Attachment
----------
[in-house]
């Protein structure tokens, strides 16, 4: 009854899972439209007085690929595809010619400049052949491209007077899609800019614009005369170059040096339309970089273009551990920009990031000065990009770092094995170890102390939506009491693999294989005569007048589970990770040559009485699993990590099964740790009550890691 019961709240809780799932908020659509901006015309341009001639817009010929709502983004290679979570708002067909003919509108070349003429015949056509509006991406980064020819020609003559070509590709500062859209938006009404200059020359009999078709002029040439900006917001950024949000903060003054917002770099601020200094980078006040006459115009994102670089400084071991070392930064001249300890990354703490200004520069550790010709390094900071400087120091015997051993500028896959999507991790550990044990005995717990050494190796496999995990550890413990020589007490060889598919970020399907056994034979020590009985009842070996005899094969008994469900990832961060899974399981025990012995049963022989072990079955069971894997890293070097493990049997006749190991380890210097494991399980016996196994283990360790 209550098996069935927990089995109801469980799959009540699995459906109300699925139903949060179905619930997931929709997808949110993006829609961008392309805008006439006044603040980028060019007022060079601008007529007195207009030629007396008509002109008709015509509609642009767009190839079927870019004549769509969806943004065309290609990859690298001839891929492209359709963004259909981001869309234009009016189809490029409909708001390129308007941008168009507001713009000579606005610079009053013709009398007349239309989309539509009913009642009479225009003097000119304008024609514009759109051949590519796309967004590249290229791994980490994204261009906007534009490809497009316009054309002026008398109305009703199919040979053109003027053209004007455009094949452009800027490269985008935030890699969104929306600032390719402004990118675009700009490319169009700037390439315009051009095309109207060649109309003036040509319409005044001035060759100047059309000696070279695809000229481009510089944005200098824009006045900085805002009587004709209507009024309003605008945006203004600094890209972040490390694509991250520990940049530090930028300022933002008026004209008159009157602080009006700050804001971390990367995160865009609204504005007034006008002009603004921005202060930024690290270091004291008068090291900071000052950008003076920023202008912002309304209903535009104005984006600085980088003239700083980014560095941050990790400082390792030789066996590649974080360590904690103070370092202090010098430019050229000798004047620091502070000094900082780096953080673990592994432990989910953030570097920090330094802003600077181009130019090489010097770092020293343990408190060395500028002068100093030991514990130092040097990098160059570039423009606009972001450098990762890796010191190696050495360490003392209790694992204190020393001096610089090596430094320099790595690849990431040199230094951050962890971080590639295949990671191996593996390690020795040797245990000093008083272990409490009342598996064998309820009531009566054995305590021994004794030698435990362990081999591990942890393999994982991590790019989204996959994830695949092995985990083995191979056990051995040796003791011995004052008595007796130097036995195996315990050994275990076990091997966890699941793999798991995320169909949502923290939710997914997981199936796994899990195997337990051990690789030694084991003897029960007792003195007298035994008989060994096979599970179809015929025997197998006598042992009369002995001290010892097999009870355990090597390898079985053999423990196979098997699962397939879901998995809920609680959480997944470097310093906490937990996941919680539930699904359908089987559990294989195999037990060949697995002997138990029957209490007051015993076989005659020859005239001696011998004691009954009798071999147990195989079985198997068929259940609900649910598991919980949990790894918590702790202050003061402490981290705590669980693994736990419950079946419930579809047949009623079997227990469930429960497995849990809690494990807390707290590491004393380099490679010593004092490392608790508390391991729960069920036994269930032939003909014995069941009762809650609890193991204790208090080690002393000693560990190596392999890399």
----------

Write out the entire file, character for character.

[in-house]
């Protein structure tokens, strides 16, 4: 009854899972439209007085690929595809010619400049052949491209007077899609800019614009005369170059040096339309970089273009551990920009990031000065990009770092094995170890102390939506009491693999294989005569007048589970990770040559009485699993990590099964740790009550890691 019961709240809780799932908020659509901006015309341009001639817009010929709502983004290679979570708002067909003919509108070349003429015949056509509006991406980064020819020609003559070509590709500062859209938006009404200059020359009999078709002029040439900006917001950024949000903060003054917002770099601020200094980078006040006459115009994102670089400084071991070392930064001249300890990354703490200004520069550790010709390094900071400087120091015997051993500028896959999507991790550990044990005995717990050494190796496999995990550890413990020589007490060889598919970020399907056994034979020590009985009842070996005899094969008994469900990832961060899974399981025990012995049963022989072990079955069971894997890293070097493990049997006749190991380890210097494991399980016996196994283990360790 209550098996069935927990089995109801469980799959009540699995459906109300699925139903949060179905619930997931929709997808949110993006829609961008392309805008006439006044603040980028060019007022060079601008007529007195207009030629007396008509002109008709015509509609642009767009190839079927870019004549769509969806943004065309290609990859690298001839891929492209359709963004259909981001869309234009009016189809490029409909708001390129308007941008168009507001713009000579606005610079009053013709009398007349239309989309539509009913009642009479225009003097000119304008024609514009759109051949590519796309967004590249290229791994980490994204261009906007534009490809497009316009054309002026008398109305009703199919040979053109003027053209004007455009094949452009800027490269985008935030890699969104929306600032390719402004990118675009700009490319169009700037390439315009051009095309109207060649109309003036040509319409005044001035060759100047059309000696070279695809000229481009510089944005200098824009006045900085805002009587004709209507009024309003605008945006203004600094890209972040490390694509991250520990940049530090930028300022933002008026004209008159009157602080009006700050804001971390990367995160865009609204504005007034006008002009603004921005202060930024690290270091004291008068090291900071000052950008003076920023202008912002309304209903535009104005984006600085980088003239700083980014560095941050990790400082390792030789066996590649974080360590904690103070370092202090010098430019050229000798004047620091502070000094900082780096953080673990592994432990989910953030570097920090330094802003600077181009130019090489010097770092020293343990408190060395500028002068100093030991514990130092040097990098160059570039423009606009972001450098990762890796010191190696050495360490003392209790694992204190020393001096610089090596430094320099790595690849990431040199230094951050962890971080590639295949990671191996593996390690020795040797245990000093008083272990409490009342598996064998309820009531009566054995305590021994004794030698435990362990081999591990942890393999994982991590790019989204996959994830695949092995985990083995191979056990051995040796003791011995004052008595007796130097036995195996315990050994275990076990091997966890699941793999798991995320169909949502923290939710997914997981199936796994899990195997337990051990690789030694084991003897029960007792003195007298035994008989060994096979599970179809015929025997197998006598042992009369002995001290010892097999009870355990090597390898079985053999423990196979098997699962397939879901998995809920609680959480997944470097310093906490937990996941919680539930699904359908089987559990294989195999037990060949697995002997138990029957209490007051015993076989005659020859005239001696011998004691009954009798071999147990195989079985198997068929259940609900649910598991919980949990790894918590702790202050003061402490981290705590669980693994736990419950079946419930579809047949009623079997227990469930429960497995849990809690494990807390707290590491004393380099490679010593004092490392608790508390391991729960069920036994269930032939003909014995069941009762809650609890193991204790208090080690002393000693560990190596392999890399």